Your Online Activity and Location Is Being Exposed 747 Times a Day | by PCMag | PC Magazine | May, 2022

That’s on average for a person in the US, and your data is shared with thousands of companies.

By Matthew Humphries

A new report reveals your online activity and location is being tracked and shared with thousands of companies hundreds of times every day.

The Irish Council for Civil Liberties (ICCL) just released its “The Biggest Data Breach” report, which is focused on the scale of Real-Time Bidding (RTB) data broadcasts for internet users in the US and across Europe. RTB is the way in which digital advertising is bought and sold on a per-impression basis, and it’s a $117 billion industry.

A side effect of the way in which RTB works is that it requires collecting lots of personal data about users, including their location. The ICCL says a person in the US is, on average, having their online activity and location exposed 747 times every single day through RTB data broadcasts. The data collected is accessible by 4,698 companies in the US, but the report also states this data goes to companies across Europe, China, and Russia.

The number of daily data exposures depends on where you live. (ICCL)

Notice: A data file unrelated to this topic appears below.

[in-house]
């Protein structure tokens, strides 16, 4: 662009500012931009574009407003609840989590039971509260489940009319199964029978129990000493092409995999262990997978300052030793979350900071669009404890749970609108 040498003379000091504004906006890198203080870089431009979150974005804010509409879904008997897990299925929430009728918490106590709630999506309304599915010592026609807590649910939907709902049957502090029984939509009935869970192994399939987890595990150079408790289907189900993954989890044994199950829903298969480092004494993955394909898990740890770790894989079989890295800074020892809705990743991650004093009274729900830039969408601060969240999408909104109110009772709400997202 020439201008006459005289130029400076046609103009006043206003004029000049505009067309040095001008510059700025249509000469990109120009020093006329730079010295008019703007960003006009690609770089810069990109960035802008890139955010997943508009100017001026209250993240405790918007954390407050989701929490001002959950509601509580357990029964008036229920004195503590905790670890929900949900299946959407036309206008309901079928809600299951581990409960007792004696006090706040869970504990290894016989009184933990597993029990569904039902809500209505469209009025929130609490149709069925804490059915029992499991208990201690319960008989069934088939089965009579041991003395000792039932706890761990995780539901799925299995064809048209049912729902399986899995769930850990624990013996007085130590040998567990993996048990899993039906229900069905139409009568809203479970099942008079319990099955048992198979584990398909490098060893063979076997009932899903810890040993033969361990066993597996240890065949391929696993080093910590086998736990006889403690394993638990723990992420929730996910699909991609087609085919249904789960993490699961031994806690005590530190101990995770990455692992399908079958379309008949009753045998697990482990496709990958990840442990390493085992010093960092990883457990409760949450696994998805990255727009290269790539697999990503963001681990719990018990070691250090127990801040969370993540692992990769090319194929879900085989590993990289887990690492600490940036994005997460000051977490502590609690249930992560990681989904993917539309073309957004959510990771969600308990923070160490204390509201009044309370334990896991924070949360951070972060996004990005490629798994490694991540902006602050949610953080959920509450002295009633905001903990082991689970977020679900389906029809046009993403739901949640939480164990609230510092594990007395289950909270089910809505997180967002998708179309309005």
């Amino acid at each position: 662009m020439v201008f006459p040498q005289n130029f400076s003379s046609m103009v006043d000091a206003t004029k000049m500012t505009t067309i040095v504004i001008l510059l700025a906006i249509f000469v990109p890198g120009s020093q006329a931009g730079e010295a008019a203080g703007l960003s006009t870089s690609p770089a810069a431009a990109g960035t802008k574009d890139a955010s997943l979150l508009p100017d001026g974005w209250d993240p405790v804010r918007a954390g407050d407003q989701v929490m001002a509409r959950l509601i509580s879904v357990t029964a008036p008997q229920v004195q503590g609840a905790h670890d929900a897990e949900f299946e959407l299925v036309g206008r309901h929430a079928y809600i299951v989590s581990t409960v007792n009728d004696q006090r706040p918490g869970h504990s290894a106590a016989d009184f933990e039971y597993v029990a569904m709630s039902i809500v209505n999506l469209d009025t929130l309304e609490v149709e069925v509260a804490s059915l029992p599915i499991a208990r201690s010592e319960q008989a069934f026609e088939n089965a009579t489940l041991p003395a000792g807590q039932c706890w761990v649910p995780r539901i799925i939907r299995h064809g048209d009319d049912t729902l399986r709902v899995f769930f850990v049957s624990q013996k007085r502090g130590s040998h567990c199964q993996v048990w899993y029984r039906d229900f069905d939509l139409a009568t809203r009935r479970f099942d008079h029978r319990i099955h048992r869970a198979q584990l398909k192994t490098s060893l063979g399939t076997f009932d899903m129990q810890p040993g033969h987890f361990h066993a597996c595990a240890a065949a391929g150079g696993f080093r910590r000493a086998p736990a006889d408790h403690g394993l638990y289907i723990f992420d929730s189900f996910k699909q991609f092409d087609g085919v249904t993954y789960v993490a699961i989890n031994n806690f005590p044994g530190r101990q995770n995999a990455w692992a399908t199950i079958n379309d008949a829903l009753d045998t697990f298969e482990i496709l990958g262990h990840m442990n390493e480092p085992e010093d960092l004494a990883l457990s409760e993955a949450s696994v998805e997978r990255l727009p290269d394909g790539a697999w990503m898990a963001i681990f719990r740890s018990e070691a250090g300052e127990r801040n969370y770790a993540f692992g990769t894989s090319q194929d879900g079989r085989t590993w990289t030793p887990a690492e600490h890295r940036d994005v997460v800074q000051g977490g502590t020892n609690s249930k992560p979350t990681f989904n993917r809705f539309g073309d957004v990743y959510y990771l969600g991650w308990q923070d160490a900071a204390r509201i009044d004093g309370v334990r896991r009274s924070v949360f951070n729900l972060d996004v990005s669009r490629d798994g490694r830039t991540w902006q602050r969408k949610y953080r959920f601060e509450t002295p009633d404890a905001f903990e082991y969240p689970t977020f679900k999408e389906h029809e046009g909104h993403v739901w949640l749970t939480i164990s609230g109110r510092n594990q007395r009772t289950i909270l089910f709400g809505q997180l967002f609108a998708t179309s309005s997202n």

The ICCL estimates that US internet users have their data shared a total of 107 trillion times a year. Where you live in the US also matters. 747 times a day is only the average, with Colorado residents being the most exposed at 987 times a day. On the other end of the scale, people in the District of Columbia only have their data exposed 486 times a day.

So who is broadcasting this data? There’s a core group of RTB companies, which includes Google and Microsoft (Xandr), but also names you probably aren’t familiar with such as PubMatic, Magnite, BidSwitch, Index Exchange, OpenX, and TripleLift. The ICCL also has an “Others” category which accounts for 28% of all RTB broadcasts in the US.

The ICCL views RTB broadcasting as a data breach and has litigation ongoing in three European courts. However, litigation, new laws, and enforcement all take a very long time, and therefore this personal data collection and sharing will continue to happen for months, and probably years to come.

The best thing you can do right now is take matters into your own hands and start using the internet with privacy in mind. There are simple things you can do to be more secure online, and apps available to ensure online privacy. Your choice of web browser can also have a major impact on the security of your data. The worst thing you can do? Nothing at all.

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